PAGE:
Wrecking the army (cont’d)

In response to my moan about the wreckage that’s been made of the military over the past four years, (based largely on Andrew Tilghman’s reporting), a hawkish reader, formerly, following his family tradition, an Army E-6, writes:

The sorry part is how soon into the war this was a 100% straight-line mentat- predictable computation.

When I watched the Baghdad Museum being looted of millions of dollars in antiquities and there was nothing being done to stop it, that was the point I decided this was going to be a clusterf*ck of monumental proportions. When we rolled into France, Italy, and finally Germany, we had a Mayor, police units, and medical units assigned and in place as fast as we rolled through.

The lack of foresight demonstrated by the Museum situation should have been the first clue that this was not going to go well. Yes, they did plan and fight the war well, but that was a given. The fact that they didn’t have the support structure in place, record pace or not, was the warning to those of us who follow this sort of thing that bad news was coming, and it would be a long time getting clear of it. And repeating the mistakes of Vietnam over again and again is just pathetic.

As noted in the article, post-Vietnam, the military, lost a huge amount of its junior and midlevel officers (except for pilots).Then it got them back. Now they are leaving again, Nobody wants their wife to sit in Kileen, or Minot or any other middle-of-nowhere base where she can’t get a job and slowly goes crazy.

Another reader queried why my post, unlike the underlying article, blamed Bush & Co. for the debacle. Well let’s see:

1. They got us involved in the wrong war.

2. As noted above, they fouled up the occupation to a fare-thee-well. In addition to not having a governance plan in place, they also decapitated the civil service with de-Ba’athification and by not arranging to the the remaining civil servants paid (after all, aren’t all bureaucrats worthless at best?), manned and armed the insurgency by disbanding the army, staffed the CPA with young ideologues who didn’t speak Arabic or know anything except Republican slogans, and turned the reconstruction budget into a slush-fund for Halliburton and suchlike, rather than creating local governments in Iraq and funnelling the money through them.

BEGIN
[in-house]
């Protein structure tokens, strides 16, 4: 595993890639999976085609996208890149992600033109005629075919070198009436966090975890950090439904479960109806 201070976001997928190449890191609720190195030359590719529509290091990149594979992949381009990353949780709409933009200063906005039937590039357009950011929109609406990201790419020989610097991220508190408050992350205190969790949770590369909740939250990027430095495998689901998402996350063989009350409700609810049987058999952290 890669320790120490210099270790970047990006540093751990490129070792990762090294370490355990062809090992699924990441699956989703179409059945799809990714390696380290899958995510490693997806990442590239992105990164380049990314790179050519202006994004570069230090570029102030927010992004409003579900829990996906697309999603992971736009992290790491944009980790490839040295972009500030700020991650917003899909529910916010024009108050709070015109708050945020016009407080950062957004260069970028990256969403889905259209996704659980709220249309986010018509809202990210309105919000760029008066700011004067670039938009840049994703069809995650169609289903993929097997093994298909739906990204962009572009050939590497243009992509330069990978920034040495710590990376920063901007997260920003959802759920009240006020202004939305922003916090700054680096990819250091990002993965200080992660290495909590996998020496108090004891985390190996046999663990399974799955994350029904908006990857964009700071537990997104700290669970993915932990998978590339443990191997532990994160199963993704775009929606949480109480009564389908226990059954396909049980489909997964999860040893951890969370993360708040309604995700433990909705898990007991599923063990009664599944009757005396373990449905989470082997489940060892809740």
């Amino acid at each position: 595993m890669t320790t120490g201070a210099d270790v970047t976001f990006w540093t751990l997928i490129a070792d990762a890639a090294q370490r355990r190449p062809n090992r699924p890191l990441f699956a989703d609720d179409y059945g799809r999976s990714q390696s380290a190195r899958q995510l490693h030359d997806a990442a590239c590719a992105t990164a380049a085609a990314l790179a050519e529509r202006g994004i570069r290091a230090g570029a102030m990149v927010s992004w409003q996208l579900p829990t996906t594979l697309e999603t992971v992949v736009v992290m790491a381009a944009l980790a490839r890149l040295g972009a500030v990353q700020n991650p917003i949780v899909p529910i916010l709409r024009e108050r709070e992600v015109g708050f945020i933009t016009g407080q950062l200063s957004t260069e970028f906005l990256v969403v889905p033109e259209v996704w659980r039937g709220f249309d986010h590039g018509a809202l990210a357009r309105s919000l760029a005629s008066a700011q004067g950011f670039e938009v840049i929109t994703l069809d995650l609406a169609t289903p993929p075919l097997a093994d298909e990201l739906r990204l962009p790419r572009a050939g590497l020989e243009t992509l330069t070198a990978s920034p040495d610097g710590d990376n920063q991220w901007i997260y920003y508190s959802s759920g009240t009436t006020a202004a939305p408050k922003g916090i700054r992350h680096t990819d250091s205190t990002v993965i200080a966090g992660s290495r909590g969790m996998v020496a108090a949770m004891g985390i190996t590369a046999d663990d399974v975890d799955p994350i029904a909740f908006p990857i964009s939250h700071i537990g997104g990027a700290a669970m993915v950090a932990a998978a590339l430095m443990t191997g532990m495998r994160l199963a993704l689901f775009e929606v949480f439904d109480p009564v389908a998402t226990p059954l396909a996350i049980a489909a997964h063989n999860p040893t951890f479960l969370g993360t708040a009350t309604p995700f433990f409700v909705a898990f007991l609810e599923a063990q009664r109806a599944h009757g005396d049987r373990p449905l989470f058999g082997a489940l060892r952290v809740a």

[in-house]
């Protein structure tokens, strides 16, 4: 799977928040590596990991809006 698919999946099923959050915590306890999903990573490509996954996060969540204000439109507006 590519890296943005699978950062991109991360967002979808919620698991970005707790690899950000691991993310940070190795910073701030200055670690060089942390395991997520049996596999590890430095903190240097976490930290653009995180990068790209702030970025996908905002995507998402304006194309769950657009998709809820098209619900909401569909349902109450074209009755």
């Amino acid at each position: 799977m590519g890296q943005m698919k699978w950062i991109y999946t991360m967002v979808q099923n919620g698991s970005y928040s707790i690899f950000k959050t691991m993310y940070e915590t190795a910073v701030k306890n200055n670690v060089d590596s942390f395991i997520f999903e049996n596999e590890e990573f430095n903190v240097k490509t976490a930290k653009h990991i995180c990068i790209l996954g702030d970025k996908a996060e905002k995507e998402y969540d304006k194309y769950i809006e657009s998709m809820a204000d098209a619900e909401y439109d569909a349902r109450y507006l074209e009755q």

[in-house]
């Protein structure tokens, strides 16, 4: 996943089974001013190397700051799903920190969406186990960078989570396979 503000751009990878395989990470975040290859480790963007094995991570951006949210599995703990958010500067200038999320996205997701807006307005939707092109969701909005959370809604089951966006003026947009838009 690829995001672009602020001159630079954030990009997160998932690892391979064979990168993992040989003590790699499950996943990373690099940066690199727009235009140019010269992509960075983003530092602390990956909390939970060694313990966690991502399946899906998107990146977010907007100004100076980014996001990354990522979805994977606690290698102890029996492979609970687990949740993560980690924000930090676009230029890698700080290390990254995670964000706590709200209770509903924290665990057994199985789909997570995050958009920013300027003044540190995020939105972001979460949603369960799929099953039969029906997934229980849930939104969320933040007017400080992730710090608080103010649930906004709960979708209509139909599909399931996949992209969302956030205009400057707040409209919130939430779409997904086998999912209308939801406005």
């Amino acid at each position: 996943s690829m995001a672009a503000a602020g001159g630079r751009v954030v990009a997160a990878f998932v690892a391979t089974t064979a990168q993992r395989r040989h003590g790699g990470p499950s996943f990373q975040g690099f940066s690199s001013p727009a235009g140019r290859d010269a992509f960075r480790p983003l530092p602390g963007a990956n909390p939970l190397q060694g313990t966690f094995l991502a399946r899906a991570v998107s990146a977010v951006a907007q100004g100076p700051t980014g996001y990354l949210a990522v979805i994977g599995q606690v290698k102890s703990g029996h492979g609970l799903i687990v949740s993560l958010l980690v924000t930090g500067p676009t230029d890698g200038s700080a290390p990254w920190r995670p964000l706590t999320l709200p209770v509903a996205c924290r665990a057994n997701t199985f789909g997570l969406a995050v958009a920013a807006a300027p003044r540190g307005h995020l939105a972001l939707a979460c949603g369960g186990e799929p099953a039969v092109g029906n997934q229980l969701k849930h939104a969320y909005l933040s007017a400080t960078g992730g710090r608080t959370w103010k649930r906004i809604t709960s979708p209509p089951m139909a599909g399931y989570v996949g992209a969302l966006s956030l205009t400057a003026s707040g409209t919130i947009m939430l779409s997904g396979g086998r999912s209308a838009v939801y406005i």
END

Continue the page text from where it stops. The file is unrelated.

3. They failed to put in place a genuine national government for Iraq, treating the fact of elections as more important than who got elected or what they did with their power.

4. They created a culture of torture that helped recruit more terrorists.

5. They never asked U.S. civilians to sacrifice anything: not even enough tax money to fund the war.

6. They made the war into a partisan issue in order to obtain partisan advantage in the 2002 and 2004 elections.

7. They chose generals on the basis of their willingness to offer as military advice whatever stupid policy Cheney and his fools just dreamed up.

8. They never called on their own families and political supporters, or the people of their own social class to enlist.

9. They have at least acquiesced in the mistreatment of wounded warriors both in terms of medical care and in terms of benefits, e.g., by mustering out soldiers with PTSD claiming that their mental problems pre-existed their service and thereby denying them any care.

For all these reasons the Bush Maladministration is culpable for the decline of the military, a piece of institutional vandalism that will take decades to repair.

Of course, that only explains why it’s rational to blame Bush & Co. The reason I blamed Bush & Co.(the “efficient cause,” if you will) is because I hate them. But that doesn’t make me wrong.

Author: Mark Kleiman

Professor of Public Policy at the NYU Marron Institute for Urban Management and editor of the Journal of Drug Policy Analysis. Teaches about the methods of policy analysis about drug abuse control and crime control policy, working out the implications of two principles: that swift and certain sanctions don't have to be severe to be effective, and that well-designed threats usually don't have to be carried out. Books: Drugs and Drug Policy: What Everyone Needs to Know (with Jonathan Caulkins and Angela Hawken) When Brute Force Fails: How to Have Less Crime and Less Punishment (Princeton, 2009; named one of the "books of the year" by The Economist Against Excess: Drug Policy for Results (Basic, 1993) Marijuana: Costs of Abuse, Costs of Control (Greenwood, 1989) UCLA Homepage Curriculum Vitae Contact: Markarkleiman-at-gmail.com